Tag Archives: Jalie 2805

Simply difficult

(I wrote this post a month ago, and I swear I thought I posted it, but I think I held off hoping for better pictures. Which I should never do because they never happen. Anyway, here it is, better late than never?)

It’s the Sewcialists’ TNTee challenge! (TNT is a tried ‘n true pattern)… and I wanted to participate, ie make a tee shirt of some kind.

Despite the fact that this was a super simple make, maybe two hours work all together, which included tracing and altering the pattern and rethreading both serger and coverstitch machines, this was hard to make. Hard because of, no surprise, the two sweet and extremely short people who are occupying most of my waking, non-work moments these days.

Apparently we were in a bit of a honeymoon phase back in the summer and early fall. They were napping, and playing fairly independently (for short periods at least) in their designated play space.

Well, as the fall progresses, the naps are getting shorter and their inventiveness with getting out of their play zone, and into trouble, has been going through the roof. Especially now that they can open drawers. Maybe I already said this all already. I can’t even remember.

Anyway. I’ve been wanting to make another, slightly longer, crop top to wear with my York Pinafore hack. And long sleeved. And I thought this cinnamon colour, while well out of my usual palette, would look good with the dark teal of the pinafore. I think (hope?) I was right. It’s a really luscious heavy rayon spandex.

So this is just my trusty knit sloper again, merged with the mock turtleneck neckline from Jalie 2805. The merge probably wasn’t completely necessary but I wanted a bit of a closer fit than the perfectly-skimming Jalie tee. The part I was most uncertain of was the length, since my previous crop tops are all a bit short now that I’m, ah, rather more endowed on top than I used to be. I think it turned out pretty much perfect, though, at least in this fabric.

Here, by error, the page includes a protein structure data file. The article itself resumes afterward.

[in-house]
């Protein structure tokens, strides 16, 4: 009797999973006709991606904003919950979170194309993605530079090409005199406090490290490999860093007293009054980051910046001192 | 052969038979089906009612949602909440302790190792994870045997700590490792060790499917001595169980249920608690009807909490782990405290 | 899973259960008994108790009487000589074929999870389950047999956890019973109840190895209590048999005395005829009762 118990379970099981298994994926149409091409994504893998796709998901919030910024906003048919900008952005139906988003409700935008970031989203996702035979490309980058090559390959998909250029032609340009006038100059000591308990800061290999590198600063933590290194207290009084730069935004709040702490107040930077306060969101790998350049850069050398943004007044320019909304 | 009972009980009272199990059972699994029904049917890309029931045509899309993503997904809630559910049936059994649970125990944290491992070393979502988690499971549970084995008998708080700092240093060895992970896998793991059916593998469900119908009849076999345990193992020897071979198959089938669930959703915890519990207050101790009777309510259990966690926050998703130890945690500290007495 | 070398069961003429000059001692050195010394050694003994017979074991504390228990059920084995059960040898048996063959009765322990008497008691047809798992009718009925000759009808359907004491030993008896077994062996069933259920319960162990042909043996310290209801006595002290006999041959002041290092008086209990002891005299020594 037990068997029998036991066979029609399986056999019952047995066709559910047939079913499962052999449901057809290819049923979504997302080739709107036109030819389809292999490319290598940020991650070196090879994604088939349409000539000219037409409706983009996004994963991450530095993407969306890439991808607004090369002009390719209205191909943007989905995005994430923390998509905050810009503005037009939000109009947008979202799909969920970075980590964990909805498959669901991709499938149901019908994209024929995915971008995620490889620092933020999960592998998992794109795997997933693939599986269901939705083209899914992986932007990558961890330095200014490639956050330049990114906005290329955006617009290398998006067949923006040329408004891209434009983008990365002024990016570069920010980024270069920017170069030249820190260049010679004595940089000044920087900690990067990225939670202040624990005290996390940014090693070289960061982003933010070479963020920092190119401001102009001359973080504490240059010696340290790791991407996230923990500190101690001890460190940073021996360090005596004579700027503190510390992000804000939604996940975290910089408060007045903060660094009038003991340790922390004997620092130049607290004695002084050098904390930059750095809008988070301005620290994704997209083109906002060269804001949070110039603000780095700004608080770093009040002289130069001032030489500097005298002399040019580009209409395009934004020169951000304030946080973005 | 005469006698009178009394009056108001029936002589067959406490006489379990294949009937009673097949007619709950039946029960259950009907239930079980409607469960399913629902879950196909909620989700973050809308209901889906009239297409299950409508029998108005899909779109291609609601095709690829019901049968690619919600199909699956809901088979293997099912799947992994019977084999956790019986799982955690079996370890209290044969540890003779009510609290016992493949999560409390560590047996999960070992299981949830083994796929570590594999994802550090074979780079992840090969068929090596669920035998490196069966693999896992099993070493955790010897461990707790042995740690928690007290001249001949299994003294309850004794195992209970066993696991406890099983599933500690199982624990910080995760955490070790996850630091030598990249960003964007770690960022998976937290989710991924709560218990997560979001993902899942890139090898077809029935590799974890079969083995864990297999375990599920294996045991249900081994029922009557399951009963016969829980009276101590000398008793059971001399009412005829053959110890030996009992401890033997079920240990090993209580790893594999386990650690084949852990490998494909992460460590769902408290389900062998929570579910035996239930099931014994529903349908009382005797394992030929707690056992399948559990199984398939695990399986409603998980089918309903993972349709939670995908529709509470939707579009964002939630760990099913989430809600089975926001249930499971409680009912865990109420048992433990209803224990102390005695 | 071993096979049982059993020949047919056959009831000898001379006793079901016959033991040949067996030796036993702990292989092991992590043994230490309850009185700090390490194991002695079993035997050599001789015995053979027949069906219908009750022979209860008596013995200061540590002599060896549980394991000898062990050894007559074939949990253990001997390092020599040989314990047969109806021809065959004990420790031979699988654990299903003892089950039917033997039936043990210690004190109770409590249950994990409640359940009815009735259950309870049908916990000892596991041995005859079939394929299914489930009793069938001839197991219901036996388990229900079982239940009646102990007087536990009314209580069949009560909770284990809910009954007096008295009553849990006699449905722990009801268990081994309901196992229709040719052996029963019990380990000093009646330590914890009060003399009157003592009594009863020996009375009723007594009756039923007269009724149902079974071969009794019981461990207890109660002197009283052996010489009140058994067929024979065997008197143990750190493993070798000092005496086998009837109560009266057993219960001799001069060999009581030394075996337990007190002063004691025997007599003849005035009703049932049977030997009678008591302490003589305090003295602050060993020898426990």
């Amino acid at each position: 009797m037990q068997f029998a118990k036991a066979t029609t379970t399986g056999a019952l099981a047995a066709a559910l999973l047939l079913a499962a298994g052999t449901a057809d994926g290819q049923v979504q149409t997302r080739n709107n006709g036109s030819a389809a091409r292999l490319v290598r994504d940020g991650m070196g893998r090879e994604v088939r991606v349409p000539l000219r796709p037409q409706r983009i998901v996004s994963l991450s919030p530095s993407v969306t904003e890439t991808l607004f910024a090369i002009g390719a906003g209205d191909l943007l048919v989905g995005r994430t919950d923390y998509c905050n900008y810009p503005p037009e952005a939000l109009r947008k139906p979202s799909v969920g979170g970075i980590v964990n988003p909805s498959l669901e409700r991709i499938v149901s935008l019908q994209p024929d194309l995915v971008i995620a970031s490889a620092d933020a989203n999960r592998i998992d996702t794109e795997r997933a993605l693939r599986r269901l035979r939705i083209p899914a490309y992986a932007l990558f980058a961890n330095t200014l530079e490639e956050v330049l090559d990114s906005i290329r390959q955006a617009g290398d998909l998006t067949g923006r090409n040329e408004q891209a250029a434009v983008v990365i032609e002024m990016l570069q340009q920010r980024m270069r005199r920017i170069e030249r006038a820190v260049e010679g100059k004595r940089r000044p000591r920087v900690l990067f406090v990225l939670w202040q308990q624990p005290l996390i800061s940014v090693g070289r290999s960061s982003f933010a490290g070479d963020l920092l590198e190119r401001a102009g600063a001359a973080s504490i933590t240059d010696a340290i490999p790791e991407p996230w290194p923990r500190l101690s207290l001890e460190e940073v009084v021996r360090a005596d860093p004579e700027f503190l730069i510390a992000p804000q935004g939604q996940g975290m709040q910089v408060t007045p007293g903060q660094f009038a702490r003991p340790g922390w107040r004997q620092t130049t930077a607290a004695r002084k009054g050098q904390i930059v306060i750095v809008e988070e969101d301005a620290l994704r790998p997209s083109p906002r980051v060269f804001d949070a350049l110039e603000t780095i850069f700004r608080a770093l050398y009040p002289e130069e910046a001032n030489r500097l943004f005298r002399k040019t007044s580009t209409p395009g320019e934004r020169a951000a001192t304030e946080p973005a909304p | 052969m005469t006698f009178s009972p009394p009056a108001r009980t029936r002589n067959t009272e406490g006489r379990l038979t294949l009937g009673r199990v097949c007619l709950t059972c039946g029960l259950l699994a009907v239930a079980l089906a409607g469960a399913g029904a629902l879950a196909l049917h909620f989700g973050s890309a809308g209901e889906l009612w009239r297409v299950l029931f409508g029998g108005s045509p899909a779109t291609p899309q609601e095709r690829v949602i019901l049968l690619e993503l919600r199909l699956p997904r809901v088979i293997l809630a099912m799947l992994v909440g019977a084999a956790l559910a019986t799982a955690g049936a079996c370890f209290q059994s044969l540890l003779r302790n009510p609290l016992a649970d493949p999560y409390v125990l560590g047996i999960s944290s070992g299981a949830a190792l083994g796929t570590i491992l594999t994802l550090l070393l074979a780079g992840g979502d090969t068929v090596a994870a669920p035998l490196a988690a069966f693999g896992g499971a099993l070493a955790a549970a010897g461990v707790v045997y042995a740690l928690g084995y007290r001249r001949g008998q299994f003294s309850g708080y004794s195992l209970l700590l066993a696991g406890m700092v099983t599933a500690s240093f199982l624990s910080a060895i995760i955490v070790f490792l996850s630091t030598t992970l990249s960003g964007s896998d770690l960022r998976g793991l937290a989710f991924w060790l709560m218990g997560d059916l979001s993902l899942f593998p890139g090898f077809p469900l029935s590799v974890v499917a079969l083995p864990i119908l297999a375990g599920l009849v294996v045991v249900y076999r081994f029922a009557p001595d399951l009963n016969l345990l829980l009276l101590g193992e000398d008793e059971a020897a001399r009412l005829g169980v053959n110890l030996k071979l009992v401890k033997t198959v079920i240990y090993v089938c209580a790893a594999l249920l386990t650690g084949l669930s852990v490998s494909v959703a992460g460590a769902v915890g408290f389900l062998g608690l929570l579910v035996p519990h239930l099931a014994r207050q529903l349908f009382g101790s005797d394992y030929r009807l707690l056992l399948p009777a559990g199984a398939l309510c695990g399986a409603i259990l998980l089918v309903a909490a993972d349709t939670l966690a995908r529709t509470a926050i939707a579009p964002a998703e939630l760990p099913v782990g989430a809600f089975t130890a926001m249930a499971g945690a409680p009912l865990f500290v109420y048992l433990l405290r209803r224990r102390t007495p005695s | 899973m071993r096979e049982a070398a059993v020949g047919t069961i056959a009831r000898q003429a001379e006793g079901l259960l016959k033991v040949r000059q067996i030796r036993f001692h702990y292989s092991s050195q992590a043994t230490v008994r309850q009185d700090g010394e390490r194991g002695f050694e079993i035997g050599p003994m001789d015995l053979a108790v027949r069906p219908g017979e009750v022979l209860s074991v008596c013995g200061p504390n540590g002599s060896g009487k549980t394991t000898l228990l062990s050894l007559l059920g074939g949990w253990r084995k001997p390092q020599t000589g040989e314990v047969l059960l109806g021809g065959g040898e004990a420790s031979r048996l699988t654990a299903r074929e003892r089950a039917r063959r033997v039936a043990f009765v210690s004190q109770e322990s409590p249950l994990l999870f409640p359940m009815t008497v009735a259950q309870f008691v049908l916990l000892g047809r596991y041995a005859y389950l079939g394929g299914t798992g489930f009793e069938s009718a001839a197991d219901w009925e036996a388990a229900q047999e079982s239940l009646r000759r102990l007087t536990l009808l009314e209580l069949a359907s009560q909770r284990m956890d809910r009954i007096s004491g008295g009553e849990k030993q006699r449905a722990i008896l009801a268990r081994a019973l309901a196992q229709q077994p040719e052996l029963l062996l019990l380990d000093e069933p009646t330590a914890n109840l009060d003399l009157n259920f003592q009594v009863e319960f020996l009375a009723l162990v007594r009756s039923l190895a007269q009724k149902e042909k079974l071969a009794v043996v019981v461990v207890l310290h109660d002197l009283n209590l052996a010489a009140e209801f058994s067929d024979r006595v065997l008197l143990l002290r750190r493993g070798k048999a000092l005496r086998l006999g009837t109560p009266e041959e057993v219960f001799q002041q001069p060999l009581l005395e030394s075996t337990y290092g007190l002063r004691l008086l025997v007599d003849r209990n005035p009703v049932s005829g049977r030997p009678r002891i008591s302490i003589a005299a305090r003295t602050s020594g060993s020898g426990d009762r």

The sleeves, on the other hand, may be a bit ridiculously long. But even after ten years of sewing my own wardrobe, I’m not quite over the trauma of decades of too-short RTW sleeves. So, as the kids these days say, sorry not sorry. Oh and I’m pretty sure this is the first time I’ve sewn anything turtleneck-adjacent; it really is the single easiest neckline to sew. Though I might raise it a smidge if I do it again.

This is already rather more words than such a simple little top deserves, but man it took a lot of effort. Every little step was a slog to get done, full of interruptions and detours. But, it’s done, so I will celebrate!

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Class samples: Jalie Tee

I wanted to teach a basic tee shirt class this summer, and Jalie seemed the obvious choice. Their basic fitted tee pattern, 2805, has a few different cute necklines (even if none is the scoop neck I prefer), and I felt pretty confident that the sizing and drafting would be good. I’m not sure if this sweet floral is really “me,” but it makes for a beautiful sample.

Everything is taking me a really long time to make right now, but this was still a pretty simple, quick sew, aside from how spread out over days the process was. I often just wing my neckband pieces, but I used the Jalie pattern piece here and of course it’s perfect. Neckbands on V-necks need to be a bit more precise, IMO, so a good pattern piece is worth it here.

Speaking of V necks, I’m pretty happy with how it turned out.

The one thing I would change on the pattern is that the sleeve pattern piece is cut on the fold. I prefer a full sleeve piece, even if it’s symmetrical, so I can cut out the pair all at once (I feel the same way about collar and yoke pieces for shirts). But it’s easy to make that change at the tracing stage.

I did not raise the underarm on this version, as I often don’t need to in Jalie patterns, but I think I would lift it just slightly in the future. There’s a balance in underarm fitting between mobility and wrinkles, but I tend to lean to the mobility side, wrinkles be damned.

I did the twin needling on the Rocketeer, where I had to relearn the “always test!” lesson again… for only the millionth time. Ah well. After some unpicking and careful testing of stitch length (longer), presser foot pressure (light but not too light or the fabric doesn’t advance well), and tension, I finally got good results. And yes, I used Steam-a-Seam in the hems.

Now does the shirt fit me? Well, I made my current size, which is U grading to V at the waist and hips. And it’s good, or would be good if the bump weren’t bursting forth at a rate that makes me think of those supernatural movie pregnancies where the woman gives birth within the space of days.

But I can definitely do a maternity bump hack on the next one.

Happy sewing!

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